Last month the US Navy announced a break with tradition by naming of its next aircraft carrier after an African American enlisted man who became a hero during the Japanese attack on Pearl Harbor in 1941. The following appeared in the Navy Times Magazine.
“During an emotional Monday ceremony in Pearl Harbor, Acting Navy Secretary Thomas Modly honored the legacy of World War II hero Doris Miller by bestowing his name on a future aircraft carrier.
It marks the first time a flattop has paid homage to an African American, a Navy Cross recipient and an enlisted service member. And it was decreed on a day set aside to remember the Rev. Martin Luther King Jr. and his lifelong crusade to end racial discrimination across the United States.
With the USS Arizona Memorial his backdrop, Modly sketched how Miller rose to battle on the morning of Dec. 7, 1941, a mess attendant in a racially segregated rating that made African American men servants to white officers.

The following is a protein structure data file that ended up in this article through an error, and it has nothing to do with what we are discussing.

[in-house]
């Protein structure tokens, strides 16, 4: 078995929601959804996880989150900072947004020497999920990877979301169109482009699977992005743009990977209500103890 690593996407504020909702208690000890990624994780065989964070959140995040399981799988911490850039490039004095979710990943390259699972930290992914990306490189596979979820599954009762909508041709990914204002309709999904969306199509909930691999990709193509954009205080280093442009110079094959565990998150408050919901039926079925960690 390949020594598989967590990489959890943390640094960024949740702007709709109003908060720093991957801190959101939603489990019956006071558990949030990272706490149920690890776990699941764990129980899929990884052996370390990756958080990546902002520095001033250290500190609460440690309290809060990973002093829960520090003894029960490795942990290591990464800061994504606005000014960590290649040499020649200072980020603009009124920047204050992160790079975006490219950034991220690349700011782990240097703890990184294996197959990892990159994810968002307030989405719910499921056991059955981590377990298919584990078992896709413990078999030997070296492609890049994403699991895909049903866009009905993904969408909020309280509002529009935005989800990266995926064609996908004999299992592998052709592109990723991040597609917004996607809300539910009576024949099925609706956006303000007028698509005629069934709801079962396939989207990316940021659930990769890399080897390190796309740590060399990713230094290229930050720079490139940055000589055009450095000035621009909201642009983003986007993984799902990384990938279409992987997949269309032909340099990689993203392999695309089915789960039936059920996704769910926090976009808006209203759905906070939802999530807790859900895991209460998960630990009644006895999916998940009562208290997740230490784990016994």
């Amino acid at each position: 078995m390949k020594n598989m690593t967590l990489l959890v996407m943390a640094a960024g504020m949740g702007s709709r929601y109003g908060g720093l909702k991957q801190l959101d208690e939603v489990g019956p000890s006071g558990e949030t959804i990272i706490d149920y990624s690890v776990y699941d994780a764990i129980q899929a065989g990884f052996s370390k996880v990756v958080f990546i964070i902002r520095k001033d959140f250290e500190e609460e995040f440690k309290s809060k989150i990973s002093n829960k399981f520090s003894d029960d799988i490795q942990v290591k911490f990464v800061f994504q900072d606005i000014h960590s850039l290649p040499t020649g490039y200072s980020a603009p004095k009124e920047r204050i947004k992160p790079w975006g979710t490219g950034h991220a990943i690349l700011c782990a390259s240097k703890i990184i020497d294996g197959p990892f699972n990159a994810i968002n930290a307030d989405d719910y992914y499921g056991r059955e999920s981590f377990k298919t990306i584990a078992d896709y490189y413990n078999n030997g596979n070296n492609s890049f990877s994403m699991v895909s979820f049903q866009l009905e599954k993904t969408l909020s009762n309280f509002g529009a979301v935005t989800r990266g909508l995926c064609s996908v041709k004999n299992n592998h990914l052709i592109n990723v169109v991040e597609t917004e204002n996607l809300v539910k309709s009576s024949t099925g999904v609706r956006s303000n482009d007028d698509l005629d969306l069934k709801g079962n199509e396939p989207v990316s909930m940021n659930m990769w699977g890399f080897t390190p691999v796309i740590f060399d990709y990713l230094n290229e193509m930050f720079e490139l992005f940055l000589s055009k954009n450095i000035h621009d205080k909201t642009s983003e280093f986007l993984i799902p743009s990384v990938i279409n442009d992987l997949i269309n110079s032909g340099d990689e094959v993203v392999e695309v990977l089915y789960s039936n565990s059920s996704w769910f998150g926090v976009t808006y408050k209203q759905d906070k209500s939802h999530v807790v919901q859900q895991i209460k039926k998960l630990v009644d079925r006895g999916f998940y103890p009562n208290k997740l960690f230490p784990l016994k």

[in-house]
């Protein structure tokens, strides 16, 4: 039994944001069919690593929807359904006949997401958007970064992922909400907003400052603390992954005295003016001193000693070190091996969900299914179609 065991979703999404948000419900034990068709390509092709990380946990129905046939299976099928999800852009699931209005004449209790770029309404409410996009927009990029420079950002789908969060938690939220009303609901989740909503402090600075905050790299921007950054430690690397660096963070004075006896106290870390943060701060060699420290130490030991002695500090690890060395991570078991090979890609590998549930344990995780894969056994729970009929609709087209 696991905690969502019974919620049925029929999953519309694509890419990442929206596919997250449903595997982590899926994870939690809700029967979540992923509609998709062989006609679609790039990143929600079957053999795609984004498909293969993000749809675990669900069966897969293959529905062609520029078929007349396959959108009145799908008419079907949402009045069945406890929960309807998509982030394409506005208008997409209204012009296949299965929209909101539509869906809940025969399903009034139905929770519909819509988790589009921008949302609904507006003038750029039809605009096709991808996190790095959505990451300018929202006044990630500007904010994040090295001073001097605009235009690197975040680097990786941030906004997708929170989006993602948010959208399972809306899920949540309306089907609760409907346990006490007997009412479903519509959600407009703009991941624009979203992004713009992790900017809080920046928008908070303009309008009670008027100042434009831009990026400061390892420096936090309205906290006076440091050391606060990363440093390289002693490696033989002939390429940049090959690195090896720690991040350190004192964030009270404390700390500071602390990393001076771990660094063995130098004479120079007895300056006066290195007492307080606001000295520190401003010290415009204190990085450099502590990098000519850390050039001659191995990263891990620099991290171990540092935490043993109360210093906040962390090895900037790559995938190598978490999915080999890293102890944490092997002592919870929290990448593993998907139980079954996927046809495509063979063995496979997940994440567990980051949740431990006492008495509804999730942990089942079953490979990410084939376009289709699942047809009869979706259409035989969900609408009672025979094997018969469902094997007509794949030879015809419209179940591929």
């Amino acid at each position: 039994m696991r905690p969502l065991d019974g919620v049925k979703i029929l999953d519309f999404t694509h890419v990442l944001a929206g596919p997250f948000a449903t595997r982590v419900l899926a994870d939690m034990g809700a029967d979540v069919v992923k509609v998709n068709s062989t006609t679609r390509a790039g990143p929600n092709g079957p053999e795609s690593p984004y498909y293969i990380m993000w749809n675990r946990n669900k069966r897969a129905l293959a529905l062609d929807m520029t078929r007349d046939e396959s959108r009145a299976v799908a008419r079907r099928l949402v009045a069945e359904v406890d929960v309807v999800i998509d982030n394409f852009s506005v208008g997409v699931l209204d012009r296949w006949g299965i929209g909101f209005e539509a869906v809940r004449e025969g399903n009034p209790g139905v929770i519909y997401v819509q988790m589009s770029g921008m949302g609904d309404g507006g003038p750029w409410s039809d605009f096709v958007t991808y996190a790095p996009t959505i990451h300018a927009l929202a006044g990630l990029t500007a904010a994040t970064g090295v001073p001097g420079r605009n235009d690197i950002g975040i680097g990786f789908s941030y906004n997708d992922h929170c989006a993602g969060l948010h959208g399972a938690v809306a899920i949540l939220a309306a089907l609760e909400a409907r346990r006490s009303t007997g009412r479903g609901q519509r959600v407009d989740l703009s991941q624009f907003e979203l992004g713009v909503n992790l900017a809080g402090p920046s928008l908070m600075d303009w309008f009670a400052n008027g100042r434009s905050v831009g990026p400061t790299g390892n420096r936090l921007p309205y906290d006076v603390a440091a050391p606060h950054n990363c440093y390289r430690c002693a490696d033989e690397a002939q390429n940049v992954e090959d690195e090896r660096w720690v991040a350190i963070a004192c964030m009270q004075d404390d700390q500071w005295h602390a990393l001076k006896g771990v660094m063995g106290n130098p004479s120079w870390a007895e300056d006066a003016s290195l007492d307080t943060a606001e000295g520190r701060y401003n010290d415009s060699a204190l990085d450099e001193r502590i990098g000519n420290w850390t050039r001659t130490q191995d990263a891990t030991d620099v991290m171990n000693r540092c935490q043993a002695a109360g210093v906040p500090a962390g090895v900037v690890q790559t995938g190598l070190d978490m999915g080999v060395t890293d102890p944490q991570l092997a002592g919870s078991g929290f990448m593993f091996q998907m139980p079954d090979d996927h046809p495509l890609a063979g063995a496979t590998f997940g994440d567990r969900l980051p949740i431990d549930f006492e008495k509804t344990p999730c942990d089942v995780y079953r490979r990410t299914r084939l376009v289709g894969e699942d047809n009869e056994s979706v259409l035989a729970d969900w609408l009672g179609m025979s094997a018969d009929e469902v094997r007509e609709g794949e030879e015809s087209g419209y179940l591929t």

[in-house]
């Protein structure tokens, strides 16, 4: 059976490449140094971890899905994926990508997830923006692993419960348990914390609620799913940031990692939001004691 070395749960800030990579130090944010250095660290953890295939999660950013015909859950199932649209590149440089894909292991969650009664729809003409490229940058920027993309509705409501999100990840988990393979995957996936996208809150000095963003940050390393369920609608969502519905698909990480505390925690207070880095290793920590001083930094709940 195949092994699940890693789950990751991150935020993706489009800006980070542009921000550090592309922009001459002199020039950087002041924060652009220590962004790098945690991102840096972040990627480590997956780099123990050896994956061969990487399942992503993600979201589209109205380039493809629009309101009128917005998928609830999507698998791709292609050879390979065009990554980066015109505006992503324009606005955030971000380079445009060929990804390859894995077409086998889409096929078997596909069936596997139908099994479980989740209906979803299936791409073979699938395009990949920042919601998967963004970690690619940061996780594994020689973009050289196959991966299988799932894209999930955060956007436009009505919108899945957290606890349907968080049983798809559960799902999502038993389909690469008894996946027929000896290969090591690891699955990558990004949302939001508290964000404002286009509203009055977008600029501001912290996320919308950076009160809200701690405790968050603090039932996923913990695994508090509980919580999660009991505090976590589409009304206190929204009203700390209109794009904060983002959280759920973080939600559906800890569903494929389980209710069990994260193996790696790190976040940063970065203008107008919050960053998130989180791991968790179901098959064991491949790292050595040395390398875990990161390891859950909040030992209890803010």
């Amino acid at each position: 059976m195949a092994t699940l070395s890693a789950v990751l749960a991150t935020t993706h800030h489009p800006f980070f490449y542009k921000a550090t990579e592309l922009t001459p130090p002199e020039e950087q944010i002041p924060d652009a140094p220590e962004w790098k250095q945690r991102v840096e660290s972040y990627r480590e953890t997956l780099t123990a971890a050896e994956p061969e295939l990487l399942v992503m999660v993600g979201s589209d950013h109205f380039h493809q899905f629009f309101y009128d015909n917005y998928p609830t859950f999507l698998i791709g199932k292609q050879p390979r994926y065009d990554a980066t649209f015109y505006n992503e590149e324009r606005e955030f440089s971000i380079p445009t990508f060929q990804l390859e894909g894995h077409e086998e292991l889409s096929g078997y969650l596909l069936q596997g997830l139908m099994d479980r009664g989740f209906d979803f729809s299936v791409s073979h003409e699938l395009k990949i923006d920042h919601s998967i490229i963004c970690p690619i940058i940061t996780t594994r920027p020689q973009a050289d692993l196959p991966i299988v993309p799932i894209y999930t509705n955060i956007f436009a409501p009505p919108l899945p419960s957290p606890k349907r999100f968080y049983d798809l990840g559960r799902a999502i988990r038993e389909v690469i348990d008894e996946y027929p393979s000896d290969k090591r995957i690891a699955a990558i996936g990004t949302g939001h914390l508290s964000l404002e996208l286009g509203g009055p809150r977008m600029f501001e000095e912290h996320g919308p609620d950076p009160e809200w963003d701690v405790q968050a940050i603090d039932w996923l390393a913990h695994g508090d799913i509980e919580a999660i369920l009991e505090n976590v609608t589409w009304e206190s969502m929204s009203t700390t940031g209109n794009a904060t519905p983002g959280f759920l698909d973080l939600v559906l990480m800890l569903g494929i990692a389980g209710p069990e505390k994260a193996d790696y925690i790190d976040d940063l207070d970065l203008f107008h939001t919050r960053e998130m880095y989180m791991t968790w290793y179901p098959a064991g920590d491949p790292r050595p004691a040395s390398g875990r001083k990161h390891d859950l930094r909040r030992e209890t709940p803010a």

Instead of collecting the morning’s laundry, Miller carried wounded shipmates from the blazing battleship West Virginia after it was hit by enemy fire. He fought the flames as they erupted on the vessel and then manned a .50 caliber machine gun — a weapon he never operated previously — to swat away Japanese planes during the ongoing surprise attack that launched the United States into World War II.
His ammo spent and ordered to abandon ship, he was one of the last three sailors to escape West Virginia.
Advanced to mess attendant first class on June 1, 1942, and awarded the Navy Cross for combat valor, Miller was killed 17 months later when a Japanese submarine sank the escort carrier Liscome Bay off Makin Atoll during the invasion of the Gilbert Islands.
“He died as he lived, an American sailor defending his nation, shoulder to shoulder with his shipmates, until the end,” said Modly. “Dorie Miller stood for everything that is good about our nation. His story deserves to be remembered and repeated wherever our people continue to stand the watch today.
“He’s not just the story of one sailor. It is the story of our Navy, of our nation and our ongoing struggle to form — in the words of our Constitution — a more perfect union.”